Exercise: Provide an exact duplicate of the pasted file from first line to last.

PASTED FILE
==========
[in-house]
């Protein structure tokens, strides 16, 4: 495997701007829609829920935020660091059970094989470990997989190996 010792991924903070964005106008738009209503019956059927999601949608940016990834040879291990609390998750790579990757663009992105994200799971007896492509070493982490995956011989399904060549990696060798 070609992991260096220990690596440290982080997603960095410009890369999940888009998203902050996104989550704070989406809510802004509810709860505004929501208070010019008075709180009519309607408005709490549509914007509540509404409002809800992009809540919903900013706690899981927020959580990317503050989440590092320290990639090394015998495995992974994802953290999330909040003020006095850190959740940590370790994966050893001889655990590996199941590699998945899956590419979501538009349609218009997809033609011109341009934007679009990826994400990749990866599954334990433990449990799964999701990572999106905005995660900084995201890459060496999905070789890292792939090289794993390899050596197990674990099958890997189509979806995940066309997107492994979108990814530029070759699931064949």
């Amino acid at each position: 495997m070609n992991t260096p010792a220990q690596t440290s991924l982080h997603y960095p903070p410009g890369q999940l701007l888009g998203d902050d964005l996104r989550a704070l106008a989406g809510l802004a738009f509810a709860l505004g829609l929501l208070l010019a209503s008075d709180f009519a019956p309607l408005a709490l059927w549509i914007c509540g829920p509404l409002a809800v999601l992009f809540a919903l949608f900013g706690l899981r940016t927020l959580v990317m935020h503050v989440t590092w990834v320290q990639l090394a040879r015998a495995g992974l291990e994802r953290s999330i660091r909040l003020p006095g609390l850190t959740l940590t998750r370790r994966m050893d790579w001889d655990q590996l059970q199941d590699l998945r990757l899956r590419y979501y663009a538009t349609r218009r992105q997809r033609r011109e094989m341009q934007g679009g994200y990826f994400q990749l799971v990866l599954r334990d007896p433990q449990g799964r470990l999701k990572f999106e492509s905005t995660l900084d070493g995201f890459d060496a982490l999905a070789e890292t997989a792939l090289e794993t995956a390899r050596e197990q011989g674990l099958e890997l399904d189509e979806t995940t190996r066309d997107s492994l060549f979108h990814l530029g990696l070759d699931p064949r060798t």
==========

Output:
[in-house]
């Protein structure tokens, strides 16, 4: 495997701007829609829920935020660091059970094989470990997989190996 010792991924903070964005106008738009209503019956059927999601949608940016990834040879291990609390998750790579990757663009992105994200799971007896492509070493982490995956011989399904060549990696060798 070609992991260096220990690596440290982080997603960095410009890369999940888009998203902050996104989550704070989406809510802004509810709860505004929501208070010019008075709180009519309607408005709490549509914007509540509404409002809800992009809540919903900013706690899981927020959580990317503050989440590092320290990639090394015998495995992974994802953290999330909040003020006095850190959740940590370790994966050893001889655990590996199941590699998945899956590419979501538009349609218009997809033609011109341009934007679009990826994400990749990866599954334990433990449990799964999701990572999106905005995660900084995201890459060496999905070789890292792939090289794993390899050596197990674990099958890997189509979806995940066309997107492994979108990814530029070759699931064949």
């Amino acid at each position: 495997m070609n992991t260096p010792a220990q690596t440290s991924l982080h997603y960095p903070p410009g890369q999940l701007l888009g998203d902050d964005l996104r989550a704070l106008a989406g809510l802004a738009f509810a709860l505004g829609l929501l208070l010019a209503s008075d709180f009519a019956p309607l408005a709490l059927w549509i914007c509540g829920p509404l409002a809800v999601l992009f809540a919903l949608f900013g706690l899981r940016t927020l959580v990317m935020h503050v989440t590092w990834v320290q990639l090394a040879r015998a495995g992974l291990e994802r953290s999330i660091r909040l003020p006095g609390l850190t959740l940590t998750r370790r994966m050893d790579w001889d655990q590996l059970q199941d590699l998945r990757l899956r590419y979501y663009a538009t349609r218009r992105q997809r033609r011109e094989m341009q934007g679009g994200y990826f994400q990749l799971v990866l599954r334990d007896p433990q449990g799964r470990l999701k990572f999106e492509s905005t995660l900084d070493g995201f890459d060496a982490l999905a070789e890292t997989a792939l090289e794993t995956a390899r050596e197990q011989g674990l099958e890997l399904d189509e979806t995940t190996r066309d997107s492994l060549f979108h990814l530029g990696l070759d699931p064949r060798t």